Taiji
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Starting sweet potatoes

I have a little more space this year, so I wanted to try some sweet potatoes. Today I went to the health store and bought 2 sweet potatoes; 2 different varieties. They're organic so I'm assuming they will sprout not being treated with some kind of sprout inhibitor. I was going to use the "suspend the potato in a jar of water with toothpicks method". I think I read to begin this method about 90 days before you want to set out the plants in the garden. Does that sound about right?

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applestar
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Re: Starting sweet potatoes

I prefer not to damage the potato with tooth picks. They can start to mold and rot from the scars.

I also had better success laying the tubers on their sides so full length of the one side of the tuber is moistened -- reason for this is sometimes it's difficult to determine which way is the tip end and which end was attached, and also, the tubers seem to grow shoots/slips in clusters and it's hard to tell where they are going to grow from.

If you suspend one half in the water you might end up with the critical end submerged.

They like to be 80-85° to start growing. I have trouble getting them started until it's warmer in spring -- starting earlier just means watching the tubers do nothing until we start getting those sunny sudden heat waves (Typically not until April here) -- but if you can get them growing by about a month before planting (soil needs to be warm, too so at least not until your garden is warm enough to plant beans and melons) you'll be fine. Once they start to grow, they are monsters and will quickly take over the (indoor) space. :roll:

I think about two weeks for the sprouts to grow enough to slip size, two more weeks to remove and grow the slips individually with own roots, then plant in garden after the soil is warm enough is approximately the right schedule. You don't want the slips to be too overgrown and still have to keep them inside. So specifically, 90 days seems too far ahead to me?

I also had success growing them by half burying them in sandy mix in a container and double bagging in black and clear plastic bags, then keeping them in sunniest part of the garden (this was obviously after the last frost).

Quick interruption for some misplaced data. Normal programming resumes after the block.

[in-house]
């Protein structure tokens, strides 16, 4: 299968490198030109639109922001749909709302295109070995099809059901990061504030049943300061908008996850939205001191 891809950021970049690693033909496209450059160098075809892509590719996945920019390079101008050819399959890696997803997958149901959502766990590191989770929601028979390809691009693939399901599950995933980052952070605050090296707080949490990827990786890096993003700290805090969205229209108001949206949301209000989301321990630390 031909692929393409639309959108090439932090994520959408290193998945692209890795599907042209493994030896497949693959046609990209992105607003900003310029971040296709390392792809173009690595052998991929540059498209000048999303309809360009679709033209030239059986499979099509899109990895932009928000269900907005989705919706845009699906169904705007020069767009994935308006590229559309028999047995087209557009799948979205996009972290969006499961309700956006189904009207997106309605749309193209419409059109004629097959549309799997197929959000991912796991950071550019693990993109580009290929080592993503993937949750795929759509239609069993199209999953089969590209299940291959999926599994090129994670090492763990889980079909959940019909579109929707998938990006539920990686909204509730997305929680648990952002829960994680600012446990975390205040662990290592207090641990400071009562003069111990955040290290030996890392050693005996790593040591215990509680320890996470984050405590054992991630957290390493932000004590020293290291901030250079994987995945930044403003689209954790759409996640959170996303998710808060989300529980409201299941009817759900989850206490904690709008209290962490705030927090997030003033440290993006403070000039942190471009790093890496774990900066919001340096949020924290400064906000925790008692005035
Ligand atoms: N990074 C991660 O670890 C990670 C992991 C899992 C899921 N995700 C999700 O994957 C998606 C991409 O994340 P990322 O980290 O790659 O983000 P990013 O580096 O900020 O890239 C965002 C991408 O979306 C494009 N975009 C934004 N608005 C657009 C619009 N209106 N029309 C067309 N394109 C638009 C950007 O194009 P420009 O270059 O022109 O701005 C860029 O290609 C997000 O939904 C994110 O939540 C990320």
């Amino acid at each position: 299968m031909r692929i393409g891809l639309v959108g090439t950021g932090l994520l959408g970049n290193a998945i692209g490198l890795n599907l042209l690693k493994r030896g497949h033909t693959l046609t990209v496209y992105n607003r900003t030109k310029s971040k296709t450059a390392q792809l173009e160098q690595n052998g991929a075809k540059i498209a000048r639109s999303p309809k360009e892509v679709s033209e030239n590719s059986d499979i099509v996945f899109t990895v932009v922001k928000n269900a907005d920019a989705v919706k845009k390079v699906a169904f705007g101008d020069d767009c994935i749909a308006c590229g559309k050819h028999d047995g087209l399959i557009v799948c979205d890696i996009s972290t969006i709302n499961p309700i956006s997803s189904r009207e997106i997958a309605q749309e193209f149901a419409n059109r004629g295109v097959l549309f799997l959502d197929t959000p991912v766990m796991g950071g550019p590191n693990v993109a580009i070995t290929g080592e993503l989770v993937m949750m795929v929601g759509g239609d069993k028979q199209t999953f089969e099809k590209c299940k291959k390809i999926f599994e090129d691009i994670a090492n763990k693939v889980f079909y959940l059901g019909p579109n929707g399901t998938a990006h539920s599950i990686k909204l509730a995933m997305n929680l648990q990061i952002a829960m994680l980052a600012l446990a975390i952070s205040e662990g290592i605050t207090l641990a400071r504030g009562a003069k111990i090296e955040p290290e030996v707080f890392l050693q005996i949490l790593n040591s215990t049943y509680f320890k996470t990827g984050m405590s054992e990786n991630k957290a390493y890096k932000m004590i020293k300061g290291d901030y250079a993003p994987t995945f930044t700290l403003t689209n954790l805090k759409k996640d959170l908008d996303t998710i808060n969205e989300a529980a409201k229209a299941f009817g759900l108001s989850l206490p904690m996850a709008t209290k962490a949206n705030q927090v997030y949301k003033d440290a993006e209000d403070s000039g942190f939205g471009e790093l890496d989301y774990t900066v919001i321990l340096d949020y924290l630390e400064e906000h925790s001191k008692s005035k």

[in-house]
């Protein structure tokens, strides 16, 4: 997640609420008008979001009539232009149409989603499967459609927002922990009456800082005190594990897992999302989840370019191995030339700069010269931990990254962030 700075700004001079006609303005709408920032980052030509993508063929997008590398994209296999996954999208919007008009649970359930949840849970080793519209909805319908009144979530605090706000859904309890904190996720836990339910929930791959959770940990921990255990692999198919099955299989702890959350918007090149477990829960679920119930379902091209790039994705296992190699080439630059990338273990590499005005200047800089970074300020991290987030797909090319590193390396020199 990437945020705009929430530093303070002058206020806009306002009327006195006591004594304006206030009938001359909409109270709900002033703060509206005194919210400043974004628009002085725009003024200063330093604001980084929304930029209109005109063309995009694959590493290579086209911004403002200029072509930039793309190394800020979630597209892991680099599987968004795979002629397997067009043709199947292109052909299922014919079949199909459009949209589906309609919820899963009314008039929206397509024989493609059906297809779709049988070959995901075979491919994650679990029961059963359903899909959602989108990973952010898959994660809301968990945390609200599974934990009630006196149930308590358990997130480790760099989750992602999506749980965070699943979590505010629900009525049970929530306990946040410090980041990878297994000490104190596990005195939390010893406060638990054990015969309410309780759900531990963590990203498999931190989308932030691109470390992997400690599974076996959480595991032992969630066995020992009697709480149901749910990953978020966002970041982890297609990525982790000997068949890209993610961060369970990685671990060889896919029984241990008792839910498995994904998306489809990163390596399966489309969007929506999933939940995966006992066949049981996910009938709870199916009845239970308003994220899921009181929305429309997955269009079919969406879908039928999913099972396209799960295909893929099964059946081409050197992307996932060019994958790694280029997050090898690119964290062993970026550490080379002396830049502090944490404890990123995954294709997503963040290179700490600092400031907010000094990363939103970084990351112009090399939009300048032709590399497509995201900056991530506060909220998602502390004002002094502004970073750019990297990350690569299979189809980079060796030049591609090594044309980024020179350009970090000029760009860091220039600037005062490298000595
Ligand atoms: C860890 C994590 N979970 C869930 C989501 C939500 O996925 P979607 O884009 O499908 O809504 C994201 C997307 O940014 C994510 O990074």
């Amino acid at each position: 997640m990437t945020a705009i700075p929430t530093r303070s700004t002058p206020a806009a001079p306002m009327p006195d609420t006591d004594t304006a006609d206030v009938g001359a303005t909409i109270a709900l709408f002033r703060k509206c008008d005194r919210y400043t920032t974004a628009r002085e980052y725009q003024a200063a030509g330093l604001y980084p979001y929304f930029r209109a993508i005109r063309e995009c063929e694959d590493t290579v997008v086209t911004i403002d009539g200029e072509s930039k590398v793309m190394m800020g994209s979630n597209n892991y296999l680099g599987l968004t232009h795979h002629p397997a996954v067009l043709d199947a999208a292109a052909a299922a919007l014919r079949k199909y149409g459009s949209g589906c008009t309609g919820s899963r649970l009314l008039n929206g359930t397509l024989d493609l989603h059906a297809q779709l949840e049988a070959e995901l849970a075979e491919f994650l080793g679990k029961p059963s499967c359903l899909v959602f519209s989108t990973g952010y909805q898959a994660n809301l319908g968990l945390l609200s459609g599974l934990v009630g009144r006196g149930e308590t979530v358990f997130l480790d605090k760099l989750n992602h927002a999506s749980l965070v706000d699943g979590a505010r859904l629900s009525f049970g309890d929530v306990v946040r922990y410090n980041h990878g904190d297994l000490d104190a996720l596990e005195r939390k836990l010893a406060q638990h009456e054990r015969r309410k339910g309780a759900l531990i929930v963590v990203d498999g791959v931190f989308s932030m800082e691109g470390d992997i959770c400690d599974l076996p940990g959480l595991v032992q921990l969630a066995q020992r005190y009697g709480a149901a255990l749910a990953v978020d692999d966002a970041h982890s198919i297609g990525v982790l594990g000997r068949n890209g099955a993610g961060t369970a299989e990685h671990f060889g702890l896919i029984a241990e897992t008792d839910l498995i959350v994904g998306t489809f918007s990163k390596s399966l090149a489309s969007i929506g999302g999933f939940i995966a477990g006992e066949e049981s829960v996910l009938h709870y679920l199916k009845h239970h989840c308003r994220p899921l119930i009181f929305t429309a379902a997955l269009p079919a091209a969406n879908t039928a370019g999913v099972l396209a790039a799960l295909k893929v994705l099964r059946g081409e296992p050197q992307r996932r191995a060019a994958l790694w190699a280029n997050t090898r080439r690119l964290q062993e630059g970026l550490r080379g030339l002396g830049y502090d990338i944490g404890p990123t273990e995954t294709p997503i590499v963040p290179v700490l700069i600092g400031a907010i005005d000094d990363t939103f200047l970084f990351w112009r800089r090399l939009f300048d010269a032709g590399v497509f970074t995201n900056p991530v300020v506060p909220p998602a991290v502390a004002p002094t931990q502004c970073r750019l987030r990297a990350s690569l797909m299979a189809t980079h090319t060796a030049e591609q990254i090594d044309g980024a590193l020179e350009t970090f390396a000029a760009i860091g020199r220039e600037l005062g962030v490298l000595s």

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Taiji
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Location: Gardening in western U.P. of MI. 46+ N. lat. elev 1540. zone 3

Re: Starting sweet potatoes

Thanks for all the info! That was another question I had; does the tuber have a right side up or upside down to it? I like the idea of laying them on the side. I didn't realize they could be ready to plant so quickly. So, maybe these potatoes are destined for the dinner table instead!

Maybe when I do start them I can lay them on their sides in a shallow pan of water, or pan of really moist sand on a heat mat.

I think my plan was also to take the rooted slips and put them in their own pots for awhile too before placing outside, but maybe that is not a necessary step.

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Gary350
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Re: Starting sweet potatoes

I put sweet potatoes in a large mouth jar or can with water half way up the potato. Change the water every other day or the potato will rot. Buy potatoes that already have eyes with sprouts. It takes 3 or 4 weeks for the potato to grow vines. Wait until froze is over before you plant. Cut potatoes in pieces, plant the potato piece with vines coming up on the ground. No more than 3 vines per cut potato piece. My sweet potato vines always get about 25 to 30 feet long. You can pull the vines around the mother plant in a circle with the circle getting larger each time you go around this keeps vines from spreading all over the while garden. You can also plant your potatoes in the center of a 50 foot row and make the vines grow 25 feet in both directions in a 4 foot wide row. Put a shovel of dirt on the vines every 4 feet that will make the vines grow roots and more potatoes at each satellite spot. Give plants lots of water. Keep out the grass and weeds they steal water from the potato plants. I plant my sweet potatoes in April and let the frost kill them in November. The mother plant will make 2 times more potatoes than the satellite spots where the vine has sprouted roots. All the extra roots every 4 feet along the length of the vine makes all the potatoes grow much larger. Sweet potatoes love hot weather they do great here in TN and also did great when I lived in Phoenix. Last time I planted sweet potatoes I had 130 lbs of potatoes from 3 plants. I don't like sweet potatoes so I gave them all to the homeless shelter 2 weeks before Thanksgiving.

imafan26
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Re: Starting sweet potatoes

I prefer to put sweet potatoes in a tree container. Mainly because they are sprawling and it is easier to get all of the tubers out of the pot but not so easy to find all of them in the ground.

A popular sweet potato leaf that is grown here does not produce any tubers, it is grown for its' leaves.
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Taiji
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Location: Gardening in western U.P. of MI. 46+ N. lat. elev 1540. zone 3

Re: Starting sweet potatoes

Good info. Thanks all! So can all sweet potato leaves be eaten?

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